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Jason Riggs: Blog

The Misunderstood Masterpiece

Posted on March 14, 2010
First, I would like to thank everyone that came out to my show last week at Saxby’s!  You guys are great.  
I hope you had a good time.
Second, I must acknowledge Hayley from Salt Lake City.  She won the ‘reply' contest.  She was the fifth 
person to respond to last week's BINGO Recordings Newsletter.  Consequently, this post is dedicated to 
Now, what I am about to say here will cause some waves.  Some people are going to be incensed.  I am 
fully prepared for a wild eyed, torch bearing mob to come after me.  Nonetheless, I must do what I think is
right.  I must speak up for some of us that just do not go with the status quo.
Are you ready?  Got your hounds on the leash and your pitch forks ready?
I am just going to say it.
Grease 2 is superior to Grease 1.
There.  I said it.
Okay now.  Everyone take a breath.  I shall back up my statement.
I am not saying either film is better than “Citizen Kane” or “Casablanca” or even “Planet of the Apes.”  
But, 2 rules!  
In the 80’s, for reasons unknown, Grease 2 was on TV everyday after school.  My sister and I must have 
seen it 72 times before my Dad got rid of cable.  Roger Jameson and I once blew off a final project in 
college opting instead to watch Grease 2 and eat tacos.  (We soon dropped out.)
But, sentimentality and warm childhood memories aside, I humbly submit my reasoning.
In the prequel, the teenage characters are played by actors in their 30's.  In Grease 2, the teenage 
characters are played by actors in their late 20's.  This creates a much more realistic depiction of the 
American high school experience.
In the prequel, the T-Bird Gang arms themselves with squirt guns and don't even have their shit together 
enough to afford a car.
In Grease 2, the T-Birds have a comb stiletto and each member has his own motorcycle.  
(Except that one guy who has to ride in the side car.)
Social Relevance
In the prequel, the worst catastrophe than can befall a teenager is either a 'click' identity crisis, or 
possibly, Rizzo’s false alarm.  Who wants to hear the blues of spoiled, privileged youth?
In Grease 2, the gang has REAL problems.  Louis DiMucci is trying to convince Sharon to come to terms 
with 'nucleoid war!'  2 takes place in the early sixties.  The T-Birds aren't dealing with an identity crisis;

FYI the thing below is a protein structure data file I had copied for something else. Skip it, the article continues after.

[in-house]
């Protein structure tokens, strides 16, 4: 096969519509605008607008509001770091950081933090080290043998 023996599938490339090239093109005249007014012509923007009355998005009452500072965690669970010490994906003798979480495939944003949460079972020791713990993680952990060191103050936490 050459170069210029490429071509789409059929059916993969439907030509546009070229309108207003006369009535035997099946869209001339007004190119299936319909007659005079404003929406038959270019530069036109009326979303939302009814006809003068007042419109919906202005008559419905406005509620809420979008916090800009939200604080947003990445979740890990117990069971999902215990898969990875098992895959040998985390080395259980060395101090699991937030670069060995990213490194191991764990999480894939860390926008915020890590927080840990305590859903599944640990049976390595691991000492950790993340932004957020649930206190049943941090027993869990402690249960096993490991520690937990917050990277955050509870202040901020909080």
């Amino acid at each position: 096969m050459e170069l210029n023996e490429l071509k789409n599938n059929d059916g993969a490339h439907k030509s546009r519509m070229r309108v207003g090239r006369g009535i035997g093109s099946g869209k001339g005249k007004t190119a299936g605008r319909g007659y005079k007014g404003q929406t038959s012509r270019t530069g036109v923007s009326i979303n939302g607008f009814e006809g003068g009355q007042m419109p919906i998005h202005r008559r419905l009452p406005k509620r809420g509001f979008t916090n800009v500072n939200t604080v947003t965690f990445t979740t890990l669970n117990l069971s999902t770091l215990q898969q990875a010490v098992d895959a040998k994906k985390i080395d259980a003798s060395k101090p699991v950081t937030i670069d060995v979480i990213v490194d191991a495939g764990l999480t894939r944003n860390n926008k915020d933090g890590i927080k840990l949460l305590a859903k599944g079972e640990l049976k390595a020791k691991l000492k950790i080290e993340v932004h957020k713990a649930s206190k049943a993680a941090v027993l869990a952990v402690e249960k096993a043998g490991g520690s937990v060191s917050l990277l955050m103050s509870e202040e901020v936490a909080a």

they are dealing with the Cuban Missile Crisis.  The Bay of Pigs invasion is weighing down hard on these 
kids, yo!
The prequel is a simple high school musical.  End of story.  But, Grease 2 has deeper meaning.  
Michael Carrington is not just trying go ‘jock’ to please a Pink Lady, the dude is going through some 
serious existential charades.  It is Shakespearean in it’s scope.  To thy own self be true.  But, who is he?
Is he the studious, British foreign exchange student or is he the Cool Rider, scourge of the Scorpions?  
Is he the nice guy who plays piano for the weird twins or is the leather clad mystery man who only comes
out at night?  (His struggle is something that I particularly related to at many a dayjob.)
Okay, okay.  The music from the prequel is now iconic in the pop culture realm.  In a contest of musical 
performance, Grease 2 is hopelessly outgunned.  Every high school in America has tormented us with 
“Summer Lovin’” and “Greased Lightning.”
But, I will trade you any of the prequel’s songs for one minute of “Reproduction.”  Not only is 
“Reproduction” catchy in a brain invasion way, it teaches us so much.   Thanks to Grease 2, I didn’t need 
sex-ed in High School.  I already knew what a photo periodic reaction was and I knew how life can be 
turned into a circus of debauchery.
Final Arguments
Ladies and Gentlemen of the guilty pleasure jury, you have heard the evidence. Perhaps our society is 
too prejudiced from the charm of a young Travolta and the innocence of Newton-John to ever accept 2.
Perhaps, a Grease lacking the Broadway legacy will never find honor in celluloid.  But, before I let this 
polemic rest, I submit one closing shot.
The prequel may have Stockard Channing singing “There Are Worse Things I Could Do.”  
The prequel may have Frankie Avalon’s immortal “Beauty School Drop Out.”  And, yes, the prequel may showcase Travolta lament of loss
“Stranded at the Drive In.”
Any of these examples alone could make a case for the Prequel’s supremacy in motion picture history.
Do you get the picture?
Check mate.  Jason out.
Not many people know this, but “Reproduction” and “Cool Rider” were both written by Dennis Linde.  
Linde wrote songs for Garth Brooks, Reba McEntire, and many others.  Most notably, he wrote 
“Burnin’ Love” for Elvis and “Goodbye Earle” for the Dixie Chicks.